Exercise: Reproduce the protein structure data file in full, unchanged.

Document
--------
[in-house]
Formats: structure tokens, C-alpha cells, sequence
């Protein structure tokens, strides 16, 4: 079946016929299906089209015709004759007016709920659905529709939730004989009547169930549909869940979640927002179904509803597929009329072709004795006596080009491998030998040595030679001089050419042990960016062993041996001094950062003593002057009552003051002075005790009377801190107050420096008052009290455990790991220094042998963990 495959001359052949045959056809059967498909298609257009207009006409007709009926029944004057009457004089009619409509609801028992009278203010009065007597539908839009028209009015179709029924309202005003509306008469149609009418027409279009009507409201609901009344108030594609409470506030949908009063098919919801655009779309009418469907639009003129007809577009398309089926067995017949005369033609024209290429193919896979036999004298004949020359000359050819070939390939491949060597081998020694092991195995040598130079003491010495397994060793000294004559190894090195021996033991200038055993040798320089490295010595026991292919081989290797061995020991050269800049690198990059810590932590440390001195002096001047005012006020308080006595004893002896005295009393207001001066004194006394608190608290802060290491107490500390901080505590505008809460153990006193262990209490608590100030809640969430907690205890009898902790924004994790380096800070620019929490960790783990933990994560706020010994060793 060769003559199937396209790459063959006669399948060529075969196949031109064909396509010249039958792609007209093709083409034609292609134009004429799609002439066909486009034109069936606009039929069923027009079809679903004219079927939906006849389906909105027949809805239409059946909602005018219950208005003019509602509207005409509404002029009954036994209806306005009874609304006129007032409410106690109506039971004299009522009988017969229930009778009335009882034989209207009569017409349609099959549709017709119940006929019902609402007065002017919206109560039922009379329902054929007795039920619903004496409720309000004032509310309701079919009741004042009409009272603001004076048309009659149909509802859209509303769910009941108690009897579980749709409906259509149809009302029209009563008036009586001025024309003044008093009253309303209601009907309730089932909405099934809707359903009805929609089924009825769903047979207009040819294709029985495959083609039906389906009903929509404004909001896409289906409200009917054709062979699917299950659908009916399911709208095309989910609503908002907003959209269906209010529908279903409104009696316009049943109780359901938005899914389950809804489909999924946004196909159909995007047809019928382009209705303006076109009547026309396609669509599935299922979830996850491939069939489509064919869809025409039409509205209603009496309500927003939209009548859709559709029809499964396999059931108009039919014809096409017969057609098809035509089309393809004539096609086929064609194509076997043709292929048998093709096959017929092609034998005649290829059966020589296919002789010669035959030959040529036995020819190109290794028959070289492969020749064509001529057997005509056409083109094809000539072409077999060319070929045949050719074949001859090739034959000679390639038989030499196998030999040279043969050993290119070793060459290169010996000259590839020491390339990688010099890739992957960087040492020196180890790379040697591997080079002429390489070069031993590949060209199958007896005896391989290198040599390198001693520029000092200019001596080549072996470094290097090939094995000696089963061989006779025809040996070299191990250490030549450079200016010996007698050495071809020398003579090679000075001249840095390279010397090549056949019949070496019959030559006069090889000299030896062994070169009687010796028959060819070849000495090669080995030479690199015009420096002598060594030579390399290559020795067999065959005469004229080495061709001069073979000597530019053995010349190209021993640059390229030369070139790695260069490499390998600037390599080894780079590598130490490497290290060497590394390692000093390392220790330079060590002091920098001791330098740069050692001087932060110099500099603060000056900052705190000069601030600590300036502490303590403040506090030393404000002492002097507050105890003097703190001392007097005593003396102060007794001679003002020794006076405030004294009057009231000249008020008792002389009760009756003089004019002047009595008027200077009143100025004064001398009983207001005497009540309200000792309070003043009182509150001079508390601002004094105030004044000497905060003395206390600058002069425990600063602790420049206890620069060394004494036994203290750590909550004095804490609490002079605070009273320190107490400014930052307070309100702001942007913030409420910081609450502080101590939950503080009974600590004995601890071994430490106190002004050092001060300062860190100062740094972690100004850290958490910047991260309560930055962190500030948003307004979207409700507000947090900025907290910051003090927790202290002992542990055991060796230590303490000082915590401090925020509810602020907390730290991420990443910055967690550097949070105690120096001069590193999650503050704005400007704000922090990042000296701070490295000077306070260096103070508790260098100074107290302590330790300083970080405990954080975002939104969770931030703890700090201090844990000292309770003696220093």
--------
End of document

[in-house]
Formats: structure tokens, C-alpha cells, sequence
């Protein structure tokens, strides 16, 4: 079946016929299906089209015709004759007016709920659905529709939730004989009547169930549909869940979640927002179904509803597929009329072709004795006596080009491998030998040595030679001089050419042990960016062993041996001094950062003593002057009552003051002075005790009377801190107050420096008052009290455990790991220094042998963990 495959001359052949045959056809059967498909298609257009207009006409007709009926029944004057009457004089009619409509609801028992009278203010009065007597539908839009028209009015179709029924309202005003509306008469149609009418027409279009009507409201609901009344108030594609409470506030949908009063098919919801655009779309009418469907639009003129007809577009398309089926067995017949005369033609024209290429193919896979036999004298004949020359000359050819070939390939491949060597081998020694092991195995040598130079003491010495397994060793000294004559190894090195021996033991200038055993040798320089490295010595026991292919081989290797061995020991050269800049690198990059810590932590440390001195002096001047005012006020308080006595004893002896005295009393207001001066004194006394608190608290802060290491107490500390901080505590505008809460153990006193262990209490608590100030809640969430907690205890009898902790924004994790380096800070620019929490960790783990933990994560706020010994060793 060769003559199937396209790459063959006669399948060529075969196949031109064909396509010249039958792609007209093709083409034609292609134009004429799609002439066909486009034109069936606009039929069923027009079809679903004219079927939906006849389906909105027949809805239409059946909602005018219950208005003019509602509207005409509404002029009954036994209806306005009874609304006129007032409410106690109506039971004299009522009988017969229930009778009335009882034989209207009569017409349609099959549709017709119940006929019902609402007065002017919206109560039922009379329902054929007795039920619903004496409720309000004032509310309701079919009741004042009409009272603001004076048309009659149909509802859209509303769910009941108690009897579980749709409906259509149809009302029209009563008036009586001025024309003044008093009253309303209601009907309730089932909405099934809707359903009805929609089924009825769903047979207009040819294709029985495959083609039906389906009903929509404004909001896409289906409200009917054709062979699917299950659908009916399911709208095309989910609503908002907003959209269906209010529908279903409104009696316009049943109780359901938005899914389950809804489909999924946004196909159909995007047809019928382009209705303006076109009547026309396609669509599935299922979830996850491939069939489509064919869809025409039409509205209603009496309500927003939209009548859709559709029809499964396999059931108009039919014809096409017969057609098809035509089309393809004539096609086929064609194509076997043709292929048998093709096959017929092609034998005649290829059966020589296919002789010669035959030959040529036995020819190109290794028959070289492969020749064509001529057997005509056409083109094809000539072409077999060319070929045949050719074949001859090739034959000679390639038989030499196998030999040279043969050993290119070793060459290169010996000259590839020491390339990688010099890739992957960087040492020196180890790379040697591997080079002429390489070069031993590949060209199958007896005896391989290198040599390198001693520029000092200019001596080549072996470094290097090939094995000696089963061989006779025809040996070299191990250490030549450079200016010996007698050495071809020398003579090679000075001249840095390279010397090549056949019949070496019959030559006069090889000299030896062994070169009687010796028959060819070849000495090669080995030479690199015009420096002598060594030579390399290559020795067999065959005469004229080495061709001069073979000597530019053995010349190209021993640059390229030369070139790695260069490499390998600037390599080894780079590598130490490497290290060497590394390692000093390392220790330079060590002091920098001791330098740069050692001087932060110099500099603060000056900052705190000069601030600590300036502490303590403040506090030393404000002492002097507050105890003097703190001392007097005593003396102060007794001679003002020794006076405030004294009057009231000249008020008792002389009760009756003089004019002047009595008027200077009143100025004064001398009983207001005497009540309200000792309070003043009182509150001079508390601002004094105030004044000497905060003395206390600058002069425990600063602790420049206890620069060394004494036994203290750590909550004095804490609490002079605070009273320190107490400014930052307070309100702001942007913030409420910081609450502080101590939950503080009974600590004995601890071994430490106190002004050092001060300062860190100062740094972690100004850290958490910047991260309560930055962190500030948003307004979207409700507000947090900025907290910051003090927790202290002992542990055991060796230590303490000082915590401090925020509810602020907390730290991420990443910055967690550097949070105690120096001069590193999650503050704005400007704000922090990042000296701070490295000077306070260096103070508790260098100074107290302590330790300083970080405990954080975002939104969770931030703890700090201090844990000292309770003696220093």